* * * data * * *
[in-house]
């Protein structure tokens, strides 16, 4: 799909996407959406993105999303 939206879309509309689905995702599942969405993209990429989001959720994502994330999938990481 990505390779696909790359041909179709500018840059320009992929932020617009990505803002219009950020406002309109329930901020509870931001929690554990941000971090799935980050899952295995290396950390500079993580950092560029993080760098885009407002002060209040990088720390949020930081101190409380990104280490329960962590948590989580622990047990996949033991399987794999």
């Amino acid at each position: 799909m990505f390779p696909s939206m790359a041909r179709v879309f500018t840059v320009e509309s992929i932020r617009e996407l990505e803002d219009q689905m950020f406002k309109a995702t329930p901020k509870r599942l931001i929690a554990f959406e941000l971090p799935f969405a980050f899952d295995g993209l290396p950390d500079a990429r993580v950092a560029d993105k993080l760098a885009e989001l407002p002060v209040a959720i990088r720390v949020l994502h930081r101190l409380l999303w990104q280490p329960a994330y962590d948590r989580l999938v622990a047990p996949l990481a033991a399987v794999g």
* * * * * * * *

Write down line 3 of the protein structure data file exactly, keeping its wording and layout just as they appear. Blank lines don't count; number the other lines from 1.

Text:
């Amino acid at each position: 799909m990505f390779p696909s939206m790359a041909r179709v879309f500018t840059v320009e509309s992929i932020r617009e996407l990505e803002d219009q689905m950020f406002k309109a995702t329930p901020k509870r599942l931001i929690a554990f959406e941000l971090p799935f969405a980050f899952d295995g993209l290396p950390d500079a990429r993580v950092a560029d993105k993080l760098a885009e989001l407002p002060v209040a959720i990088r720390v949020l994502h930081r101190l409380l999303w990104q280490p329960a994330y962590d948590r989580l999938v622990a047990p996949l990481a033991a399987v794999g």